7. Ameerah Tatum in Blue Orpheus (GullyLove Productions/VORTEX Repertory Co.) and Dreamgirls (Zachary Scott Theatre Center). An artist of flashing eyes and souful voice, Ameerah Tatum can burn herself into your memory. Twice this year, she did that to me: as the smoldering wronged woman in Carl Settles' blues opera and the ambitious Diana Ross-like singer in Dreamgirls.

8. (tie) Norman Blumensaadt in The Triumph of Love (Different Stages); Paul Norton in Twelfth Night (Austin Shakespeare). Two actors, both in classical comedies, both giving us sharp comic turns and revelatory depth in the closing moments of their respective plays. Blumensaadt's lovestruck philosopher was a treat whose stunned expression upon finding he had been had was heartbreaking. Norton gave Feste the timing and improvisatory air of a born clown, with a touch of melancholy that he brought to moving fullness in the wistful song at play's end.

9. The Bremen Town Musicians (Second Youth). The familiar tale endearingly re-envisioned as a Depression-era fable of community, with some of the tightest ensemble work of the year and a full plate of Allen Robertson's lovely original songs.

10. Anarchy in the Oklahoma Kingdom (Anarchy Productions). Austin's first look at the work of playwright Erik Ehn; and a funny, wistful, lyrical look it was, with Skyler Hampton delivering her characteristic lean but striking theatrical direction and a folkish score by Ehn, Mike Warner, and Karen Abrahams-Turner that haunts me still.

Honorable Mentions: Avenue X (Zachary Scott Theatre Center), with its fine cast and astonishing a capella singing; Christopher McCollum's captivating sets for The Sisters Rosensweig and And Baby Makes Seven; Goodnight Desdemona (Good Morning Juliet) and And Baby Makes Seven (Frontera@Hyde Park), both funny, both with killer casts, both smartly directed by Mark Ramont; Dave Steakley's dynamic staging in Dreamgirls and Avenue X (Zachary Scott Theatre Center); Arnie Burton's engaging performance in Jeffrey (Capitol City Playhouse); Manual Zarate's funny, fantastic direction of Man of the Flesh (Teatro Libertad); Jennifer Stuart's smart and enthusiastic performance in The Triumph of Love (Different Stages); the heart-stopping closing moments of Joe York's staging of Cabaret (Live Oak Theatre).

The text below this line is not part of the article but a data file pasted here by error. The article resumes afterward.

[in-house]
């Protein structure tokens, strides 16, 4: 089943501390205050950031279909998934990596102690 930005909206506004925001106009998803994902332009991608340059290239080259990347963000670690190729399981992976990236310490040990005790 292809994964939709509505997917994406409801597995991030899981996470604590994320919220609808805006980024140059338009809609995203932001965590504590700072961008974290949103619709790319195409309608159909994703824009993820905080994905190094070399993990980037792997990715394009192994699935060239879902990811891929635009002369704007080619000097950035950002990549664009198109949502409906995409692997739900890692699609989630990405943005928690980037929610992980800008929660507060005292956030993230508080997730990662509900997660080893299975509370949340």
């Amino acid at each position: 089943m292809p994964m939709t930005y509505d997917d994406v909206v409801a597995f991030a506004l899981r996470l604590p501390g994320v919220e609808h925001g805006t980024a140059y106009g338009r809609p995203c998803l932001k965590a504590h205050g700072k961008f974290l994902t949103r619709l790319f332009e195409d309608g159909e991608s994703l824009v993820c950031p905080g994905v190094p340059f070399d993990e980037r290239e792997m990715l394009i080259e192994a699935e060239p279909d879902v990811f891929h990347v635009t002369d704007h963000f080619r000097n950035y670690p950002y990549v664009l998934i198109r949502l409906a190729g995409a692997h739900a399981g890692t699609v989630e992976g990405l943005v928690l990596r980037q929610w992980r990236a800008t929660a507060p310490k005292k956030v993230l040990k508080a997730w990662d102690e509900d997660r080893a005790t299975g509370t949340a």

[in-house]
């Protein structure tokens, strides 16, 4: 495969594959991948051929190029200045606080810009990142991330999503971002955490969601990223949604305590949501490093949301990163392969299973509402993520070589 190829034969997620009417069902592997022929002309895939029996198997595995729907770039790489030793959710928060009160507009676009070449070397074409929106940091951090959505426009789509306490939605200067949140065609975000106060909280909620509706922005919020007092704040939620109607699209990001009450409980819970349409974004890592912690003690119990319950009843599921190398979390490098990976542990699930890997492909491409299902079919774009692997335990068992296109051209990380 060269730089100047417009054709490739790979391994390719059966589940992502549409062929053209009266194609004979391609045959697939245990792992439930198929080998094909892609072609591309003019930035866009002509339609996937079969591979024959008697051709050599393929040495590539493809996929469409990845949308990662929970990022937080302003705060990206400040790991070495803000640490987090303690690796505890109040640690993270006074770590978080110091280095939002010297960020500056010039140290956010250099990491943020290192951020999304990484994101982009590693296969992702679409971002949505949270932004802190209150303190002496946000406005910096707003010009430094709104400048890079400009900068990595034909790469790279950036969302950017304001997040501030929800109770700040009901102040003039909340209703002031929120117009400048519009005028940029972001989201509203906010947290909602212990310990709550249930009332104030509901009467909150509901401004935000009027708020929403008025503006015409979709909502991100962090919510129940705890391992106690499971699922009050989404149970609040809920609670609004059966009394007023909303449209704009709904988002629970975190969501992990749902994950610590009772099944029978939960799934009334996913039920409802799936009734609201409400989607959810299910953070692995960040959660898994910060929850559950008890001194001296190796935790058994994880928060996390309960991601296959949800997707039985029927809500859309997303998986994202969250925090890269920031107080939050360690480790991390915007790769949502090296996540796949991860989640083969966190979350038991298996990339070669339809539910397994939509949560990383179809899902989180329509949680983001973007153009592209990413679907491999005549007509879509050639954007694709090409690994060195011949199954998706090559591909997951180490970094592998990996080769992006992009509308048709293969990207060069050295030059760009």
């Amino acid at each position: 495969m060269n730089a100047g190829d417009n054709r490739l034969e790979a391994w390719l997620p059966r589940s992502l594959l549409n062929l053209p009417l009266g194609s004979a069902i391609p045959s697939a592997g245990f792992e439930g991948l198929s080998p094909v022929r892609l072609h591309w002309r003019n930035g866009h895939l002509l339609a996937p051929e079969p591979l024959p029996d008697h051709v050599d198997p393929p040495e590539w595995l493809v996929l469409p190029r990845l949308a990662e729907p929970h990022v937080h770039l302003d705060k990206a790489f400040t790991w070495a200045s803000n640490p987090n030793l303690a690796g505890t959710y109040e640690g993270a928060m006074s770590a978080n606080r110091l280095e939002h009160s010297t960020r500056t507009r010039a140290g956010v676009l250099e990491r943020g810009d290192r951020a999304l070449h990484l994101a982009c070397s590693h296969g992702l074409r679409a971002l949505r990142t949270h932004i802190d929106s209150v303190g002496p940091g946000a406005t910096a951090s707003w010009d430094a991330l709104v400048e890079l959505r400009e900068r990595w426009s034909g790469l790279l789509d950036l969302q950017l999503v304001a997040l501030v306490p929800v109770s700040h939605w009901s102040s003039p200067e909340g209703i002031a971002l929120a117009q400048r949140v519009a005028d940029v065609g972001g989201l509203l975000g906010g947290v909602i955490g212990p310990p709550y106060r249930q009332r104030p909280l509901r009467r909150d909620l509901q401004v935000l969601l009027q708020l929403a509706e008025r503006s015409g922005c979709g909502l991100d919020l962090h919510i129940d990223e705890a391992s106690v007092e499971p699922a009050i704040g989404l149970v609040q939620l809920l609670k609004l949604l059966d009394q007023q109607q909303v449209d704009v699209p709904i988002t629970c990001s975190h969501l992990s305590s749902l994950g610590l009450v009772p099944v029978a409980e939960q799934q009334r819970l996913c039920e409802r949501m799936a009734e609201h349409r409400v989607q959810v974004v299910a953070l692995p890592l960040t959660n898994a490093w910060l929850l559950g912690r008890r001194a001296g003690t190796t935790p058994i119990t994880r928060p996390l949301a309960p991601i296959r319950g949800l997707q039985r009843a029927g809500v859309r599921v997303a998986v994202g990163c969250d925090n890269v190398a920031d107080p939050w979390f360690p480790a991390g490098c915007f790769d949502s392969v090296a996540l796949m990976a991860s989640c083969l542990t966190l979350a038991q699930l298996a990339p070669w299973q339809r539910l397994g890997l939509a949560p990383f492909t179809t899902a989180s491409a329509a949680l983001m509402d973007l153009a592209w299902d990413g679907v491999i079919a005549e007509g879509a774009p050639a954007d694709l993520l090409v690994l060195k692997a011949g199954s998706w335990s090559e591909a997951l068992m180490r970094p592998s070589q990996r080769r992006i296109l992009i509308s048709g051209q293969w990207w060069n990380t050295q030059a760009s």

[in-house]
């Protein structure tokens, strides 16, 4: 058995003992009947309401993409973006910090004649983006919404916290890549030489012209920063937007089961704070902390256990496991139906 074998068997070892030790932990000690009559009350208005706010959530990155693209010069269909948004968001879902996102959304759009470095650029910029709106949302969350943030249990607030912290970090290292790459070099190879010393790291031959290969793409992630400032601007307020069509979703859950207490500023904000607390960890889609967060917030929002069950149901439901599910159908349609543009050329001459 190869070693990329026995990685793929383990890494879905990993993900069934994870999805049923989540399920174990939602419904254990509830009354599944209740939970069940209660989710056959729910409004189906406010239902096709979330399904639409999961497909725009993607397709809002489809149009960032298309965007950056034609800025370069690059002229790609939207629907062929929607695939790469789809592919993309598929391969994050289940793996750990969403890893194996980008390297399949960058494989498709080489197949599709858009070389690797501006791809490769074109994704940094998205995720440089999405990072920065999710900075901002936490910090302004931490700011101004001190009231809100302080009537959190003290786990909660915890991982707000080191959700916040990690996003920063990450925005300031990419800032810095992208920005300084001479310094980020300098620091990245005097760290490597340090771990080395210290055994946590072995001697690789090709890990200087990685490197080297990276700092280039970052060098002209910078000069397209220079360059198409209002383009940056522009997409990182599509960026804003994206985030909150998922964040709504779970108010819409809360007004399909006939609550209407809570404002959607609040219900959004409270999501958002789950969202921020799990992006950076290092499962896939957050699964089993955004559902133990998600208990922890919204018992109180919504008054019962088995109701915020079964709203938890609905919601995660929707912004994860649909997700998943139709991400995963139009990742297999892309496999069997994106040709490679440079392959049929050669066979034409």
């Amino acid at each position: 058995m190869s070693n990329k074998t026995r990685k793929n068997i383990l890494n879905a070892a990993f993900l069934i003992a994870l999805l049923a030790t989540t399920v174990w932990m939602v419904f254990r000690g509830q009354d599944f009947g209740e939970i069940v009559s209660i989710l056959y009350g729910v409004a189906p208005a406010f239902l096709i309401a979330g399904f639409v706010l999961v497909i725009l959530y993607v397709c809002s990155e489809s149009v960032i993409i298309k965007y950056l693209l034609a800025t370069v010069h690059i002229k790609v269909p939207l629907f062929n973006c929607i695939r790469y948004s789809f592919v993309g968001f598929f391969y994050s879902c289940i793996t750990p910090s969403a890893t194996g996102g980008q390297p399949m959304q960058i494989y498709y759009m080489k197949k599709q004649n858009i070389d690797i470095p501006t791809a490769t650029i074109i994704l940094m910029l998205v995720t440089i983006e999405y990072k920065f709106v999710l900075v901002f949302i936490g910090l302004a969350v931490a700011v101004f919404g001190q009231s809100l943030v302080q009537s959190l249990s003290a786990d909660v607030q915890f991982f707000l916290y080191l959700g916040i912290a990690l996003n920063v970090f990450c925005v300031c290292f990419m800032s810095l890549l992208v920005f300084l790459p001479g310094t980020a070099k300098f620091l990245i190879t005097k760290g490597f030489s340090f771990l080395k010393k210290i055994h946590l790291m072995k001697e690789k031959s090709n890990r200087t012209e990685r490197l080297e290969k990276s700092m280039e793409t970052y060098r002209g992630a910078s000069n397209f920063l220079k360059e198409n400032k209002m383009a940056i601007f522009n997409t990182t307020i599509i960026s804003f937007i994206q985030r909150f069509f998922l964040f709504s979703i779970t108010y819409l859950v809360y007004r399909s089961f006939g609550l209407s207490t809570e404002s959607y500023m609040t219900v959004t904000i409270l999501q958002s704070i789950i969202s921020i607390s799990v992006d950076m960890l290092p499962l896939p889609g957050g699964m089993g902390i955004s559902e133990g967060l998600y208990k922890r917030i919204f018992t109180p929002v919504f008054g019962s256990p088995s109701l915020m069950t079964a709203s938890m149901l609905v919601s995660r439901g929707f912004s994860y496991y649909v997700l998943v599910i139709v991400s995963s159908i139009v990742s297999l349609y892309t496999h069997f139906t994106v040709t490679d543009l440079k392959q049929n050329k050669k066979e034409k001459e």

Top Ten Most Exciting, and in Some Cases Most Entertaining, and in One Case Most Ludicrous (Which Counts in My Book as Entertaining) Things About Austin Theatre in 1995 (Barry Pineo)

1. Jacqui Cross' rendition of "And I'm Telling You I'm Not Going" in Dreamgirls (Zachary Scott Theatre Center).

2. Karen Jones as Alvina in Eddie Lee, Eddie Lee (Teatro Libertad).

3. Ernestine Jackson as Billie Holliday in Lady Day at Emerson's Bar & Grill (Capitol City Playhouse).

4. Jeffrey (Capitol City Playhouse), especially the performances by Martin Burke, Steve McDaniel, Steven Gibbs, and Bil Pfuderer.

5. The opening of The Public Domain theatre space at Eighth and Congress.

6. Robert Whyburn's uncountable lighting designs, including Girl Gone (Frontera@Hyde Park), Joseph and the Amazing Technicolor Dreamcoat (Zilker Musical), and Five Guys Named Moe (Zachary Scott Theatre Center).

7. Christopher McCollum's set designs for And Baby Makes Seven (Frontera@Hyde Park), Girl Gone (Frontera@Hyde Park), and The Sis-ters Rosensweig (Zachary Scott Theatre Center).

8. Michael Bucklin's performances as Tristan Tzara in Travesties (Different Stages) and Lucio in Kuka (Capitol City Playhouse).

9. The stage combat in FYT (Fourth Wall Theatre Company).

10. The design coordination in Faustus (VORTEX Repertory Company).

Honorable Mentions (in no particular order): The stunt climbing in K2 (University of Texas Dept. of Theatre & Dance); The Sisters Rosensweig (Zachary Scott Theatre Center), almost everything about it but particularly the relationship between Babs George's Sara and Ev Lunning, Jr.'s Mervyn, and Barbara Chisholm's performance as Gorgeous; Harv Morgan's performance in multiple roles in Talk Radio (The Company); Shannon R. Mayers' direction of Sabbath Days in a Hot Pick-Up; Janelle Buchanan's "Handler" monologue in Talking With... (Critical Mass); and last but certainly not least, Vinnie Caggiano's mean-spirited attack on Robert Faires and others in the pages of the Chronicle. n